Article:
Grand Canyon National Park is closed for the government shutdown, but tourists determined to see it can take in views from reservation land. The Hualapai Tribe owns Grand Canyon West, where visitors can venture onto a Plexiglas horseshoe walkway that stretches out over the chasm below.
On the east side of the Grand Canyon, visitors are flocking to the Navajo Nation, where Nita Rodriguez gives a tour.
On Thursday, President Obama met with Senate Democrats. Then he met with House Republicans. And White House staff members continued talks with their counterparts from the House GOP leadership. All that talking just a day after there was radio silence between the two parties. One strong possibility for the change in attitudes is a new NBC/Wall Street Journal poll that shows that the majority of Americans blame Republicans for the ongoing government shutdown and just 20 percent of people approve of the Republican party.
The government shutdown is likely to mean an early death for thousands of mice used in research on diseases such as diabetes, cancer and Alzheimer's.
Federal research centers including the National Institutes of Health will have to kill some mice to avoid overcrowding, researchers say. Others will die because it is impossible to maintain certain lines of genetically altered mice without constant monitoring by scientists. And most federal scientists have been banned from their own labs since Oct. 1.
From NPR News, this is ALL THINGS CONSIDERED. I'm Melissa Block.
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And I'm Robert Siegel.
One of America's first astronauts has died. Scott Carpenter was part of the original Project Mercury team and he was the second American to orbit the Earth. Carpenter died this morning in Denver after complications from a stroke. He was 88 years old. As NPR's Russell Lewis reports, Scott Carpenter made it into space just that one time back in 1962, but he continued his pioneering ways.
Millions of Americans believe in the afterlife, and author and scholar Joseph Telushkin is no exception. The Orthodox rabbi has written extensively about Judaism and says that the concept of God is incompatible with the idea that life ends at death.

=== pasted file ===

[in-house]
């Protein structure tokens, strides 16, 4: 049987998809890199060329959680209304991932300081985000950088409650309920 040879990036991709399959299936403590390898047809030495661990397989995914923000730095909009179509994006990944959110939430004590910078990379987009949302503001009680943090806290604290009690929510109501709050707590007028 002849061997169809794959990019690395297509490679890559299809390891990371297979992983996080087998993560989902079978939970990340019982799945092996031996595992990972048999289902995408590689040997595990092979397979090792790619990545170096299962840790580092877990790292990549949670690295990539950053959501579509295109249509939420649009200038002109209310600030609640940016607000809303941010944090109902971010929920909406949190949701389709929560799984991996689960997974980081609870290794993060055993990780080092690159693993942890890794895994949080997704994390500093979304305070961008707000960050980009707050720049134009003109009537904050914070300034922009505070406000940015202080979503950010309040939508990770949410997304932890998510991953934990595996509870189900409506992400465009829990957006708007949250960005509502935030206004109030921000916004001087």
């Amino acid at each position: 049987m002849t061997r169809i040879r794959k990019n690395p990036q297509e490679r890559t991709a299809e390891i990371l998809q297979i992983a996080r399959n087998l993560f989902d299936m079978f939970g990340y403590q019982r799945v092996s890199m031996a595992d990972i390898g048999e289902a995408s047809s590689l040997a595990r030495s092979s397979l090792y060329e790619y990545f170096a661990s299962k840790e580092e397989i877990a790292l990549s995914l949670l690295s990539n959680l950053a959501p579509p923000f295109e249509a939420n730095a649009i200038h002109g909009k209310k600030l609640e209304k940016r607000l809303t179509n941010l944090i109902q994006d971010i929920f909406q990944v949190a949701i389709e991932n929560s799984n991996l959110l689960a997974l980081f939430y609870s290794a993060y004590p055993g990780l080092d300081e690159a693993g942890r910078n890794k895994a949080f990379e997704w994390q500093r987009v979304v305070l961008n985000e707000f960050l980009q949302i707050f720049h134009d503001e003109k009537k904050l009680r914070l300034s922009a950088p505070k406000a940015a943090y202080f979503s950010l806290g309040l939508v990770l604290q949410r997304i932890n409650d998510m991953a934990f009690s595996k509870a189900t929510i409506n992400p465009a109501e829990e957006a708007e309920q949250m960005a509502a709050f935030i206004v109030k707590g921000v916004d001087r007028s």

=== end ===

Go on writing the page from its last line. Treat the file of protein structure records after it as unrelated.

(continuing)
He holds that conviction so strongly, he tells NPR's Robert Siegel, because he believes that God is just — and he has to assume that a just God would provide some reward to a person who has lived his or her life well, while imposing a different fate upon those who do evil.
You're listening to ALL THINGS CONSIDERED from NPR News.
I really messed up. Those words today from the former mayor of Detroit, Kwame Kilpatrick, before he was sentenced to 28 years in federal prison on corruption charges. Kilpatrick added: We've been stuck in this town for a very long time dealing with me. I'm ready to go so the city can move on.
And finally this hour, we celebrate the 110th winner of the Nobel Prize in Literature, Alice Munro. She is the 13th woman to win the award. The Canadian writer was hailed by the Swedish academy as a master of the contemporary short story. Over her career, Munro has written 14 story collections and one novel. As NPR's Neda Ulaby reports, Munro began writing as a child in rural Western Ontario, raised in a family of tough Scottish Presbyterians.
Just a quick moment for some of your comments. Yesterday, I talked with Bill Minutaglio about his book "Dallas 1963." In it, he describes the intense level of distrust, even hatred there toward President Kennedy in the years and months before his assassination.
In New Orleans, it's cool to be in the high school band — especially when Trombone Shorty shows up in the band room.
The brass player and bandleader recently paid a visit to New Orleans' Warren Easton High School to work with band members. It's part of his work with the Trombone Shorty Foundation, a music education initiative.
"[Trombone Shorty] is, without a doubt, the role model for the next generation right now," says Bill Taylor, the foundation's executive director.